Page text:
I continued to serve with all my ability, knowing that serving was one of the requirements for understanding the will, the mind, the intent, and the love of God. Finally, I had to ask myself, “What is my intent? Is it to ease my pain? Is it to assist my son with his pain, or to ease the conflict I am experiencing, all without making any permanent change in my celestial perspective?”

Well, we made it through the three-year odyssey, learning as we went along. It was never easy, but there were moments of joy, periods of growth, and time of much reflection. However, the answer I was searching for—why London and all its challenges for my son—did not get answered until we returned home. The answer came about six months after our return. It came in a stake priesthood meeting at which B.J. and I had been asked to speak. As I sat and pondered our experience while my son spoke, the answer to my heartfelt prayer came. As I listened to his understanding and perspective of the gospel, I knew why we had been sent to London. That kind of understanding in a 16-year-old boy would not have come in a place that did not provide considerable challenge.
Had I halted, I—as well as the rest of my family—would have missed the most remarkable and influential experience of our lives.

My young friends, the Church that sponsors this institution is full of bright people who have spent a lifetime gathering knowledge and wisdom, only to forget to ask for understanding and therefore halting while they evaluate and ultimately find themselves in conflict with God or His servants (see Proverbs 4:7).
We can avoid halting and subsequently stopping our progress when confronted with opinions, principles and practices that cause us to feel conflicted with things we have been taught by the Lord’s servants, if we will learn to apply this process in our search for understanding. There is no reason to halt while we evaluate whatever conflict we are struggling with. Obedience always enlarges our understanding.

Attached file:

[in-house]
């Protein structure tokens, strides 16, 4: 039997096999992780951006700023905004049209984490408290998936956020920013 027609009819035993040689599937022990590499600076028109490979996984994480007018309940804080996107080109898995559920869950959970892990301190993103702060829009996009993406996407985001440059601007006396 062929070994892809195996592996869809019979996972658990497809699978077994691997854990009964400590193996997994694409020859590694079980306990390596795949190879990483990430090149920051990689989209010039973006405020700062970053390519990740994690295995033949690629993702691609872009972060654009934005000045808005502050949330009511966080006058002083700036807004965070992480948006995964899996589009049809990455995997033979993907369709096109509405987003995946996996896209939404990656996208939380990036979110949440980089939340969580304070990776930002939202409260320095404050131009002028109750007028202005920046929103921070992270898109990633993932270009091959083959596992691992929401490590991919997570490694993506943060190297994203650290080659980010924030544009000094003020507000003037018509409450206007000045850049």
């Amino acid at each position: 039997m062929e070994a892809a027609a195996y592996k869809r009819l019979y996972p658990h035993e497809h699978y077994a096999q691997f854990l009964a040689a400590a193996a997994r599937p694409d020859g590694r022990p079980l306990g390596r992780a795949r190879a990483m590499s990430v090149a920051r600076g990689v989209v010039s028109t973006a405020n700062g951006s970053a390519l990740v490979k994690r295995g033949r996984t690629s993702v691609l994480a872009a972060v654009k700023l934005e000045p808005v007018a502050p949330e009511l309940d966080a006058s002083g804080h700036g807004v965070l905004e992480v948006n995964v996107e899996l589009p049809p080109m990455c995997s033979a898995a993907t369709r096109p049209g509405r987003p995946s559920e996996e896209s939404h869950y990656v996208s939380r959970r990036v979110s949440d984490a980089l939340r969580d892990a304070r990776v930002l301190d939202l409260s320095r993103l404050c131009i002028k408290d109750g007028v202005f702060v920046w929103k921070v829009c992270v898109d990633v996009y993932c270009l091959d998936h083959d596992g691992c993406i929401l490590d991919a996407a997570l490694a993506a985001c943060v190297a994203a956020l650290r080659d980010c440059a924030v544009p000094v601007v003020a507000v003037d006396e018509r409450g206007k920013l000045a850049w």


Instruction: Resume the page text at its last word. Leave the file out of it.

We can be confident in our ability to venture into any appropriate environment—be it academic, social, emotional or professional—and come out whole, if we remember to exercise our faith, petition the Lord in prayer, continue in good works, serve God, and make sure our intent is honest and genuine.
Peace and confidence will be the natural consequence of using the right process in the evaluation of conflicting opinions and working through our mortal struggles. When we have made the right choice, He has promised us that we will “feel…right” (D&C 9:8).

I want to leave you with my testimony that my life experience has taught me that if we will utilize this process, as long as it takes, that we will feel right—not only going through the challenge, but after the challenge has passed. I leave my witness with you that our Father in Heaven and His Son are aware of the very details of our lives, and if we will trust them, we will find ourselves making correct choices that will lead to opportunities we would never have had otherwise. I leave my testimony with you that the organization that sponsors this school, and that many of you belong to—The Church of Jesus Christ of Latter-day Saints—is the Kingdom of God on earth, and in that kingdom you will find everything that you need to return to your Father in Heaven. I leave my witness with you that Jesus Christ is our Savior and Redeemer, and do so in the name of Jesus Christ, amen.